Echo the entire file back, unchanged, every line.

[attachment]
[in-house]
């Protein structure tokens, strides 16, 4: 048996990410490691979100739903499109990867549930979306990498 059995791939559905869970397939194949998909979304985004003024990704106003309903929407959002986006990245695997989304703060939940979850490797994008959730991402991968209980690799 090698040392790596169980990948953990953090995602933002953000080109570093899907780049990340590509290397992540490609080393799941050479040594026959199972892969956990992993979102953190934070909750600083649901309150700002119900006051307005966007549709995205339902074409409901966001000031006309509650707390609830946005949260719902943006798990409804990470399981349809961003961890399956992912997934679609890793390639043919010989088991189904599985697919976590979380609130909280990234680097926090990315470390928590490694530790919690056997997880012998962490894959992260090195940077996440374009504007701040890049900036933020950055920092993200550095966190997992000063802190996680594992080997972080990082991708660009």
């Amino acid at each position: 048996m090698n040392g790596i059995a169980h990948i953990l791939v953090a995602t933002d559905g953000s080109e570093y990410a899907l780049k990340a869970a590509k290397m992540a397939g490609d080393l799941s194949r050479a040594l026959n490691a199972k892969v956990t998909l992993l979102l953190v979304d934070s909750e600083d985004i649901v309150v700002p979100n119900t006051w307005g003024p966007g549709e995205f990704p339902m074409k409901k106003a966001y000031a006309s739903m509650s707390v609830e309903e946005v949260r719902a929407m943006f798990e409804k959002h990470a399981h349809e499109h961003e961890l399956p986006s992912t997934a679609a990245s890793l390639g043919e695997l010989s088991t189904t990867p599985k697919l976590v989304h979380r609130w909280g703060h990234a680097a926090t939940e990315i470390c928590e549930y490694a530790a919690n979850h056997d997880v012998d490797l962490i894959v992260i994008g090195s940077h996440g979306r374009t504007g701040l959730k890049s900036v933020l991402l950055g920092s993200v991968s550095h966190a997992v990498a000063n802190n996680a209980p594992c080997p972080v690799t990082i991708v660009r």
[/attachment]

[in-house]
């Protein structure tokens, strides 16, 4: 048996990410490691979100739903499109990867549930979306990498 059995791939559905869970397939194949998909979304985004003024990704106003309903929407959002986006990245695997989304703060939940979850490797994008959730991402991968209980690799 090698040392790596169980990948953990953090995602933002953000080109570093899907780049990340590509290397992540490609080393799941050479040594026959199972892969956990992993979102953190934070909750600083649901309150700002119900006051307005966007549709995205339902074409409901966001000031006309509650707390609830946005949260719902943006798990409804990470399981349809961003961890399956992912997934679609890793390639043919010989088991189904599985697919976590979380609130909280990234680097926090990315470390928590490694530790919690056997997880012998962490894959992260090195940077996440374009504007701040890049900036933020950055920092993200550095966190997992000063802190996680594992080997972080990082991708660009």
């Amino acid at each position: 048996m090698n040392g790596i059995a169980h990948i953990l791939v953090a995602t933002d559905g953000s080109e570093y990410a899907l780049k990340a869970a590509k290397m992540a397939g490609d080393l799941s194949r050479a040594l026959n490691a199972k892969v956990t998909l992993l979102l953190v979304d934070s909750e600083d985004i649901v309150v700002p979100n119900t006051w307005g003024p966007g549709e995205f990704p339902m074409k409901k106003a966001y000031a006309s739903m509650s707390v609830e309903e946005v949260r719902a929407m943006f798990e409804k959002h990470a399981h349809e499109h961003e961890l399956p986006s992912t997934a679609a990245s890793l390639g043919e695997l010989s088991t189904t990867p599985k697919l976590v989304h979380r609130w909280g703060h990234a680097a926090t939940e990315i470390c928590e549930y490694a530790a919690n979850h056997d997880v012998d490797l962490i894959v992260i994008g090195s940077h996440g979306r374009t504007g701040l959730k890049s900036v933020l991402l950055g920092s993200v991968s550095h966190a997992v990498a000063n802190n996680a209980p594992c080997p972080v690799t990082i991708v660009r």